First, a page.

To my way of thinking, the response to telling borders on the description of taking about having a gun. A loaded gun brings out immediate emotional response  – showing.

The distinction couldn’t be much clearer for me. But, there’s another problem. My example is about a fear response. Not all situations in writing are about fear. And in some situations, my statement would not produce fear, for example if some men were hunting together and one wanted to show off his new pistol, no one would be fearful when he produced it.

More on this topic later.

 

 

Bliss

Think of a time and place when you felt blissful. Close your eyes, relax and go back there until you feel a sense of peace. That’s how I feel relaxing in the mountains.
The surroundings are quiet except for birds chirping in the distance. An occasional humming bird buzzes the sugar feeder looking for a free meal. It’s repast never lasts long. Another hummer will soon dive bomb the first one and arial combat ensues, spilling over into a neighboring pine tree. A third one raids the feeder as the combatants disappear into the pine’s thick foliage. I pick up a book. It really doesn’t matter which one and soon doze off. Tomorrow I’ll go home taking the mountain in my heart.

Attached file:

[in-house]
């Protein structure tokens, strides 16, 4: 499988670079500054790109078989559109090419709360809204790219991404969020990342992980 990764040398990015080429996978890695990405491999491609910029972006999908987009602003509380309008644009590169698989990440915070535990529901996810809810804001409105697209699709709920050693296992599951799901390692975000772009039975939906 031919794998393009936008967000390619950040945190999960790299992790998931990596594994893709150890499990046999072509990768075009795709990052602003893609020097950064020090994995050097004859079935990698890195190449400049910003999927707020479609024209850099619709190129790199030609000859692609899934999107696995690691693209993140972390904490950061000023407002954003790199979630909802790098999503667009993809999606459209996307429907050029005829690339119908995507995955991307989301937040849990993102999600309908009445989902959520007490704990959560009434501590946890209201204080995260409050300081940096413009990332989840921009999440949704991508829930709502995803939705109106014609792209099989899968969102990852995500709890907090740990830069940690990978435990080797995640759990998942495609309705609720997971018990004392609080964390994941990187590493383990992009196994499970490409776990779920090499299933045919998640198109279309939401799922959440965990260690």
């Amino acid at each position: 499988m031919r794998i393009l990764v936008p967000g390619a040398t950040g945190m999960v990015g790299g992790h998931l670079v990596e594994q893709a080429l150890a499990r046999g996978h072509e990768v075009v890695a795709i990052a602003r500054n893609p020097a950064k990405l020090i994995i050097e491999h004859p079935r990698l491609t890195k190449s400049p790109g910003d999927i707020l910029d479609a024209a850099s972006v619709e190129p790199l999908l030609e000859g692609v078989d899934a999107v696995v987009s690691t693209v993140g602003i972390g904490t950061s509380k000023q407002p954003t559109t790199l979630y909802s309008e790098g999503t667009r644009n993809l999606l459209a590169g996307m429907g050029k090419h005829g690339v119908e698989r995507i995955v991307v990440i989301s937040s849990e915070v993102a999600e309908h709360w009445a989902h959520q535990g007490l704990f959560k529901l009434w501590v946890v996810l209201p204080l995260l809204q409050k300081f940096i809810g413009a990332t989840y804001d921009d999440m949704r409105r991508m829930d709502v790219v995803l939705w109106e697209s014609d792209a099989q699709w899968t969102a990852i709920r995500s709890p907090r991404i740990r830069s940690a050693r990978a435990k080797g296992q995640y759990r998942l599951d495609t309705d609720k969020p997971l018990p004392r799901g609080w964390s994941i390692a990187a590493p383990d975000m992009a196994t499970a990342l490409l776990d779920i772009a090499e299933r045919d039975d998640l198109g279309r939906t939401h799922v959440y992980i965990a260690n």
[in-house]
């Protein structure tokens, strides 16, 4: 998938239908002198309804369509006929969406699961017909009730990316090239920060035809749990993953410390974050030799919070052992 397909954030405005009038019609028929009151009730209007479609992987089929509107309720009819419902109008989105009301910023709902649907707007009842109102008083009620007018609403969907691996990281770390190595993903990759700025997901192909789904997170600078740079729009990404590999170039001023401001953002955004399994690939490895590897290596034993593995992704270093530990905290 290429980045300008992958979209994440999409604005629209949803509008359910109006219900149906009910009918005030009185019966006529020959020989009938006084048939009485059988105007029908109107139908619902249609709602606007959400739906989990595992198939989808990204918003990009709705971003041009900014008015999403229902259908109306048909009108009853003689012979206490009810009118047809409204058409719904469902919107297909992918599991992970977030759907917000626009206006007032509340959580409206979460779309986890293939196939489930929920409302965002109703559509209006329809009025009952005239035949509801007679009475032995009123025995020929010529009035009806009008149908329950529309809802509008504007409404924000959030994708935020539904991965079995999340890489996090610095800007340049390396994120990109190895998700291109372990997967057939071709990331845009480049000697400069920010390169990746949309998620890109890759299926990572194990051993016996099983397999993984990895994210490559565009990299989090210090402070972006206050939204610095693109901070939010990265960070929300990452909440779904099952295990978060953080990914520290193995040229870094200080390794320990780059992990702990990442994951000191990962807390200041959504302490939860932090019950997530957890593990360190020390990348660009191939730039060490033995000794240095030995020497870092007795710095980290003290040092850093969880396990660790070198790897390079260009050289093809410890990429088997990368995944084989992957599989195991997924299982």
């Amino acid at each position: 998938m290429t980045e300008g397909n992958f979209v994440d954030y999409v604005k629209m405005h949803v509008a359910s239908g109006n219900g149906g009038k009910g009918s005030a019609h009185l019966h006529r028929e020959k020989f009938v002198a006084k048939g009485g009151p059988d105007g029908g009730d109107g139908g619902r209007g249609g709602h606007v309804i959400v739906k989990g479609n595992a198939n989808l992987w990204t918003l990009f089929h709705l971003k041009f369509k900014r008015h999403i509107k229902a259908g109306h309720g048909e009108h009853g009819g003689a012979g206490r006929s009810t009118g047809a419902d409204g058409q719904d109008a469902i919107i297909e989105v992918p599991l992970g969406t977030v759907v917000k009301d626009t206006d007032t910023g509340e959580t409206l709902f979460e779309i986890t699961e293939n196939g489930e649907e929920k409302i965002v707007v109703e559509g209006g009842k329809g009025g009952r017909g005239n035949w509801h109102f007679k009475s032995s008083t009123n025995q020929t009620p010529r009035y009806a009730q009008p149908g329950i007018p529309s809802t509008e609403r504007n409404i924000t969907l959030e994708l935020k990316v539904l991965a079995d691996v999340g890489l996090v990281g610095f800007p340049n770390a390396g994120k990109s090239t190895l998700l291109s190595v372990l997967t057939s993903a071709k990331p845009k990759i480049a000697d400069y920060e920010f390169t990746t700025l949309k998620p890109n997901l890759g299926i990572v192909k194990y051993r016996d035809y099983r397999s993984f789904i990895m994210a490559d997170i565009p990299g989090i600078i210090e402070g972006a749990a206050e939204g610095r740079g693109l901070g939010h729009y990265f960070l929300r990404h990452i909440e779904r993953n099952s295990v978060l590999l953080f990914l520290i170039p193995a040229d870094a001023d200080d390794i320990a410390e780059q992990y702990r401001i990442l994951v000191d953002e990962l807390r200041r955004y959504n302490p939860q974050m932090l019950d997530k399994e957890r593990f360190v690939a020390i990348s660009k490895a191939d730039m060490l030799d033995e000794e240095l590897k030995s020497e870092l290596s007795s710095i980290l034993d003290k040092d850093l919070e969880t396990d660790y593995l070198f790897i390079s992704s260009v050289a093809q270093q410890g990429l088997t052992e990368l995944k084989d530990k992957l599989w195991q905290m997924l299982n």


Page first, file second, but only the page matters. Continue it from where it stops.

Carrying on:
There are only two classes: the aware & the unaware.

Mountain Retreat

I will be spending a few days in the Rockies for the next week. I love to go there. Where I’m going is so remote there is no TV, no telephone reception, little radio. Radio reception is like the old days. In the daytime it is sporadic. At night, radio comes in clearly.

I have noticed over the years of going to the Rockies that I come back feeling refreshed in a way that cannot be found otherwise. In short, I say my batteries are recharged. For several reasons, I was unable to go last year or the year before. I really felt deprived. So, I’m going to make up for it this year. I’ll go next week, then I have two other short trips planned for this summer.